My wife and I live in Chicago, near Lake Michigan. We walk to the shore often to appreciate its wild beauty, an untameable giant abutting one of man’s great cities. And while it is beautiful, the howling and biting wind that whips off it this time of year reminds us that we live in a very cold area. Once Christmas passes, our thoughts and hopes immediately begin to turn to spring.
This year, our longing for a change of seasons came a little early, partly because it’s been a mild winter, which makes me think spring is just around the corner (spoiler: it isn’t!), but also because we learned that Pantone’s Color of the Year 2017 is Greenery.
Pantone produces the best color guides out there. If you want Sky Blue to look exactly like the sky, you go to Pantone. Fashion mavens and manufacturing professionals, packaging businesses and graphic artists all turn to them. And, this year, they’ve decided we could all use a little more Greenery, described as a “fresh and zesty yellow-green shade that evokes the first days of spring when nature’s greens revive, restore, and renew,” as well as “life-affirming.” Honestly, we agree.
That’s why we’ve already started planning a “Return to Spring” party. We’ll be hosting our soiree as soon as March goes out like a lamb, which could be early this year. A spring party can have many themes, with many ways to celebrate, but here are some ideas to make sure your renewal celebrations feel like something new, fresh, and dewy, with earth-bursting hope.
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Greenery Sets the Tone
The cool thing about Greenery is that it works well with so many other colors. Pantone calls it a “transition color,” as it fits on a bunch of different spectrums, everything from Forest Floor to Moody Blooms to Calm It Down. When choosing colors for your party, you have a lot to work with, and it comes down to personal choice.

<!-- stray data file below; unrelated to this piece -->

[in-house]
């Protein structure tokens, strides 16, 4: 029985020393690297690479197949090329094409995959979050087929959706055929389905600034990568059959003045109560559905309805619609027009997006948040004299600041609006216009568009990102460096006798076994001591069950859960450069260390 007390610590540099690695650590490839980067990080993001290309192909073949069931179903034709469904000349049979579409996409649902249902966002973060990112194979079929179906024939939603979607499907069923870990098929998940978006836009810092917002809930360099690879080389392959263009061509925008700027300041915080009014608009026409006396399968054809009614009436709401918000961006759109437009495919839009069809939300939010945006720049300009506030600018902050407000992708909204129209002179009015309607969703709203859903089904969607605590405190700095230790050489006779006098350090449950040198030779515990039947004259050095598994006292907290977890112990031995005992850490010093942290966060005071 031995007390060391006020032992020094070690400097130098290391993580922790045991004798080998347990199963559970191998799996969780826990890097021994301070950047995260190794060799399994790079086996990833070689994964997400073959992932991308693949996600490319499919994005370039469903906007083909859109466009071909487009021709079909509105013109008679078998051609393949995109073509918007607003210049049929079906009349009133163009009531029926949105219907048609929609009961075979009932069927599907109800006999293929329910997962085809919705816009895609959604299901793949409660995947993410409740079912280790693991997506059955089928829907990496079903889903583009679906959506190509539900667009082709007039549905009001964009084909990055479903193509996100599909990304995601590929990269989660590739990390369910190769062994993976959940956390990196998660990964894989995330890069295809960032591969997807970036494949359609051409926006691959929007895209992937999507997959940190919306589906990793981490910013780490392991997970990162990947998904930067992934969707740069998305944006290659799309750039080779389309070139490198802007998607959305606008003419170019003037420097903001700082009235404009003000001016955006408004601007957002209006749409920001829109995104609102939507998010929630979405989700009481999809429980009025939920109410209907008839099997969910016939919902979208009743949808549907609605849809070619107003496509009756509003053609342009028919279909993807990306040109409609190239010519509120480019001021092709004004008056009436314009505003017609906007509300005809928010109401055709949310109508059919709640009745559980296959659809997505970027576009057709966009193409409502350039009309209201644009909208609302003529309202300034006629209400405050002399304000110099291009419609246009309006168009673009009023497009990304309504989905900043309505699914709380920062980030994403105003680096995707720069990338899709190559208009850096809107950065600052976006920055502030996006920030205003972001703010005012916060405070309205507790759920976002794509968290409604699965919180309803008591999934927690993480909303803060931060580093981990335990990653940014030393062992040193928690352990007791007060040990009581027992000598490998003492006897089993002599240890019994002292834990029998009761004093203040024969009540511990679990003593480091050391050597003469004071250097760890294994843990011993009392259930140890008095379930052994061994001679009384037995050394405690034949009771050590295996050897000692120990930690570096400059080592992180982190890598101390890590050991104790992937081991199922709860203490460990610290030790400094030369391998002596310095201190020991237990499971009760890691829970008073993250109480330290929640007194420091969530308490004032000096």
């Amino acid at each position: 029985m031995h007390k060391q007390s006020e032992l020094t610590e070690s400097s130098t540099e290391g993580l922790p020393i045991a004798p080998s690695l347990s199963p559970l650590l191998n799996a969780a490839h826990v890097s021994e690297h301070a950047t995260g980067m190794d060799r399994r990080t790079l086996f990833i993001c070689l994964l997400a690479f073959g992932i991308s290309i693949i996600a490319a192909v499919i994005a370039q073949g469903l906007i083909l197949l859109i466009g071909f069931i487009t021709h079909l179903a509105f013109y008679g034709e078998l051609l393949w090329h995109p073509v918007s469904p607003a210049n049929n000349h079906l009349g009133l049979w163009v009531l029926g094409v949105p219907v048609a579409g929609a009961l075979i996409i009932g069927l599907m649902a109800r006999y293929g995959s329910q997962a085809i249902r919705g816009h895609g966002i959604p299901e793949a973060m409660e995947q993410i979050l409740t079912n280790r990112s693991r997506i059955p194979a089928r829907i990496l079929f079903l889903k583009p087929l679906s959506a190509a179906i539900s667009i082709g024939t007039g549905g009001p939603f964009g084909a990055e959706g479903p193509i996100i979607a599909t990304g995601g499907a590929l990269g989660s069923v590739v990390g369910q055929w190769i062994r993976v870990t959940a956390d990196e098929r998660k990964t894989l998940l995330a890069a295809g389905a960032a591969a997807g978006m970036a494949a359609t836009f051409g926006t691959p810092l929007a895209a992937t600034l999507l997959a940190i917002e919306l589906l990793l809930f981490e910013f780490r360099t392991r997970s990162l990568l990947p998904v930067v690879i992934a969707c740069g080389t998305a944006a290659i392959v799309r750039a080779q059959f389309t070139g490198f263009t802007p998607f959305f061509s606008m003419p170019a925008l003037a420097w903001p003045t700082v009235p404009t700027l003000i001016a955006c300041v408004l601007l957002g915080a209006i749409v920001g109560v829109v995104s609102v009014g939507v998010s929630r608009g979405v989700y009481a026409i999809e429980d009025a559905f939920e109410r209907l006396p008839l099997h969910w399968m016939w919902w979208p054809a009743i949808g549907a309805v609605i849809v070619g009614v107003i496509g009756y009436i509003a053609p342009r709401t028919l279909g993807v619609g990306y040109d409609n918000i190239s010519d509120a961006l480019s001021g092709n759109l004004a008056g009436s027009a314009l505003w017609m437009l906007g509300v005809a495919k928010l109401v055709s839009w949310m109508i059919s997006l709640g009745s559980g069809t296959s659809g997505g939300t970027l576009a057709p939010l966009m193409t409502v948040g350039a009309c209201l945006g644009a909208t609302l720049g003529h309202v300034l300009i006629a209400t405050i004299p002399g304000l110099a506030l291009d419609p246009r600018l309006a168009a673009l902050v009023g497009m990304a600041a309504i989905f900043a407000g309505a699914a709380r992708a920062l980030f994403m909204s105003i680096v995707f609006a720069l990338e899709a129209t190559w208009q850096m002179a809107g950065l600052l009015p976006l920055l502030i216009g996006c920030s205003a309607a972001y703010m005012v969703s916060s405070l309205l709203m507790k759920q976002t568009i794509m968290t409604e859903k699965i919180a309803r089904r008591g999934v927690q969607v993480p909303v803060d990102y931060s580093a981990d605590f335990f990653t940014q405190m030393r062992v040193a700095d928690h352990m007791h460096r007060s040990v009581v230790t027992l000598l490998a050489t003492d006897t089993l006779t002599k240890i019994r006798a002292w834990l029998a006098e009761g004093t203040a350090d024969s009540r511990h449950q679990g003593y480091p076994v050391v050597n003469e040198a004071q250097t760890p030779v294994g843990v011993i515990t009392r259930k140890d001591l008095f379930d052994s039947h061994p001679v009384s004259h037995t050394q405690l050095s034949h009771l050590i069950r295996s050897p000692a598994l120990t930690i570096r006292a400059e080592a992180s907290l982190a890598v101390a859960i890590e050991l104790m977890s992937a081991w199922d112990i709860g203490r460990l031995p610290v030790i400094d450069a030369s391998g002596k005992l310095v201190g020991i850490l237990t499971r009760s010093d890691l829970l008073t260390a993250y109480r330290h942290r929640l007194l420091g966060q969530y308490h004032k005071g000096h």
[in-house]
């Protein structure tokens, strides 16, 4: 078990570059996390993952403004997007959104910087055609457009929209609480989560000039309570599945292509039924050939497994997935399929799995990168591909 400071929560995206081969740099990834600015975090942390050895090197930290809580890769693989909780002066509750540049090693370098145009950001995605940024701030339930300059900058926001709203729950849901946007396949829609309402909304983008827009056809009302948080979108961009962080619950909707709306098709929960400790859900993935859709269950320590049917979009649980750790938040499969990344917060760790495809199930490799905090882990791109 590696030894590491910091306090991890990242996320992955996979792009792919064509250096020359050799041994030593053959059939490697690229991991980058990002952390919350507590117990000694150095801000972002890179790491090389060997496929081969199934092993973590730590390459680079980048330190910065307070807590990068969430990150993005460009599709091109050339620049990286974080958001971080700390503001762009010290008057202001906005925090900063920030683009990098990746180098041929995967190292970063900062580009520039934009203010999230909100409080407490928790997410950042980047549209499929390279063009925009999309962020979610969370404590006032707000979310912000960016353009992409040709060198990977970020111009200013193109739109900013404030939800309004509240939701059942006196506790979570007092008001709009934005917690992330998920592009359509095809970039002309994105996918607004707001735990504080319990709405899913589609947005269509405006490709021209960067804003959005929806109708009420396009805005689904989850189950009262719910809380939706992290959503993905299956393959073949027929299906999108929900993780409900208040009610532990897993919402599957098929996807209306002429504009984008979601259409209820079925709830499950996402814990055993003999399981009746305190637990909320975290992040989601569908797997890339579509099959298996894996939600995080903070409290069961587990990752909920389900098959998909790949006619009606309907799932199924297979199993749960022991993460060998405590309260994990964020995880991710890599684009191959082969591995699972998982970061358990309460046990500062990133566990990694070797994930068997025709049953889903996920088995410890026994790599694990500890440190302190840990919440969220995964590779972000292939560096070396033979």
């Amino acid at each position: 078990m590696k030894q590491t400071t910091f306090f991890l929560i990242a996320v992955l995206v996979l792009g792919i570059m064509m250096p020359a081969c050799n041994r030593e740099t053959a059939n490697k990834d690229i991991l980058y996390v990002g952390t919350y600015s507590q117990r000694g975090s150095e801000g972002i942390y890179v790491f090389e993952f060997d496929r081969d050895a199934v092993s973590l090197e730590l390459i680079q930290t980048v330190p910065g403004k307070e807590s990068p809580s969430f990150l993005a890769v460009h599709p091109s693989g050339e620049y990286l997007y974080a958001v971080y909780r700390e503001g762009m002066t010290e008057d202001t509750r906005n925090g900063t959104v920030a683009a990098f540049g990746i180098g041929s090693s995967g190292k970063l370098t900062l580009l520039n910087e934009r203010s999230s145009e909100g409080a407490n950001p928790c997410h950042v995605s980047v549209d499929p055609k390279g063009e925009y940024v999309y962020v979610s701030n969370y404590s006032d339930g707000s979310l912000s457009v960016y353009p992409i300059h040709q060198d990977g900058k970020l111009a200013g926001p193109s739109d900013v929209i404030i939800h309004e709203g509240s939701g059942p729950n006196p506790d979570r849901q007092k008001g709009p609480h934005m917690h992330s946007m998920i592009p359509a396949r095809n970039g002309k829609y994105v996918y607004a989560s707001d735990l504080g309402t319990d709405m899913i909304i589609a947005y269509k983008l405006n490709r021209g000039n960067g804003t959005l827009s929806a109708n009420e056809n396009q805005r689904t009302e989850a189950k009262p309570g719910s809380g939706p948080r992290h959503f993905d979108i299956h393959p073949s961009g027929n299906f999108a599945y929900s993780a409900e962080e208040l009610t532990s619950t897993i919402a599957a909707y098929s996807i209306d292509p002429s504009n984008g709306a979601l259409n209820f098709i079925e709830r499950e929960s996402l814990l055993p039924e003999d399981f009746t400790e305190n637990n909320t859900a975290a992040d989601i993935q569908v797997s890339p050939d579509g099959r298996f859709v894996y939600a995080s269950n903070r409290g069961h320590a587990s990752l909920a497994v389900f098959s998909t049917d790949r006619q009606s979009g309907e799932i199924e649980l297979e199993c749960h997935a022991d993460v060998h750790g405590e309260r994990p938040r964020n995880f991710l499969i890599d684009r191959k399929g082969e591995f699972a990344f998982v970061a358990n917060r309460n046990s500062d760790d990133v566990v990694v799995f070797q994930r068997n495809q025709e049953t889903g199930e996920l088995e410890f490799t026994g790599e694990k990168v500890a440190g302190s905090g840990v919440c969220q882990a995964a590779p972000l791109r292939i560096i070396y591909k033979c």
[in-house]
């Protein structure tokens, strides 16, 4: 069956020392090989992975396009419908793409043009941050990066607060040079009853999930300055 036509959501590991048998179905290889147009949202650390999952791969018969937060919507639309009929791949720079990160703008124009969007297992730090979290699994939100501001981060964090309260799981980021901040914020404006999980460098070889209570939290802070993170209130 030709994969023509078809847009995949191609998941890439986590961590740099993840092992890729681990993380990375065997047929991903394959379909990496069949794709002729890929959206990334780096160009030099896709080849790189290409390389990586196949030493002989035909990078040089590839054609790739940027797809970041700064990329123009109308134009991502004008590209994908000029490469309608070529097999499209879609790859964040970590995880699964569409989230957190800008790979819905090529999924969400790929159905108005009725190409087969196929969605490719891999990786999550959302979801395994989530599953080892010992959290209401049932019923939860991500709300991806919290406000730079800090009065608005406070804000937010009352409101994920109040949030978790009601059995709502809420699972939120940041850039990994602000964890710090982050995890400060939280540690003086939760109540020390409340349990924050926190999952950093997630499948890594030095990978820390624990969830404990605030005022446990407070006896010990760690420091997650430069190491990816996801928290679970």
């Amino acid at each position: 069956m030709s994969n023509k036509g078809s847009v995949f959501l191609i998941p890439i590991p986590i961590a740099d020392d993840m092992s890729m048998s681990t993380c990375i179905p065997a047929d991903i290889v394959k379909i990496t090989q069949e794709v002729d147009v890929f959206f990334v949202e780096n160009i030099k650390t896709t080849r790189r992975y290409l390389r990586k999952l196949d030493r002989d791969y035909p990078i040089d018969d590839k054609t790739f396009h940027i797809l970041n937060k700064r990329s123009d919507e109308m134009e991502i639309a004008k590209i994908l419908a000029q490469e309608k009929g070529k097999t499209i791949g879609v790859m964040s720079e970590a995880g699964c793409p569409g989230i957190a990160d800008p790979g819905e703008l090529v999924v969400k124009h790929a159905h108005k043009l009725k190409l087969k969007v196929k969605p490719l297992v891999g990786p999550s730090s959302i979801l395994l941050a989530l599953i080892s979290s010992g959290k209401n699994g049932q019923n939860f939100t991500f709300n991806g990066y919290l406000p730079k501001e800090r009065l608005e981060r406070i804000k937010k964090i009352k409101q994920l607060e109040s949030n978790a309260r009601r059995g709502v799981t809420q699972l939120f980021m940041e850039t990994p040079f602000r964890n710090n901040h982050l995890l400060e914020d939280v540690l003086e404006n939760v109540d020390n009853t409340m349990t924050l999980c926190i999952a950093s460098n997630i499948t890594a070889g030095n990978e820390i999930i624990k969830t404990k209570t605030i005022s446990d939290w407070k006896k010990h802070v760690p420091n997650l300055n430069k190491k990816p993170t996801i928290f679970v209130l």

Myself, I kind of like calmer spring colors, something bright, but still a little subdued, with a hint of winter’s cold still trapped inside. I usually lean toward darker violets, purples, and reddish-pink for accents. It feels to me more transitory, less abrupt.
Of course, you may prefer brighter paisleys, more explosive reds and yellows, or the pastel colors of Easter. Anything you choose will be great, but you should try to pick a dominant theme. And this might depend on if your party is simply to celebrate the changing of the seasons, or if you’re tying it to a specific date or event.
A Spring Fling Theme
There are so many reasons to have a spring party. My favorite is “just because,” as in “a party just because we’ve made it through the teeth of another Midwest winter, and, also, I’m bored.” But in case you were looking for more themed ideas, here are a few good ones:
- Spring Equinox: The Spring Equinox is officially on March 20th in the Northern Hemisphere this year, which falls on a Monday. For those of you who can’t host a Monday party (read: most of us), it’s ok to have it on the preceding or following weekend. Set up a fake Stonehenge. Honor Dionysius with wine and bread. Or, have guests make pledges for the rest of the year, fresh with the gift of renewal. For some reason, a lot of people also try to balance eggs on the Equinox, although the symbolism there is unclear.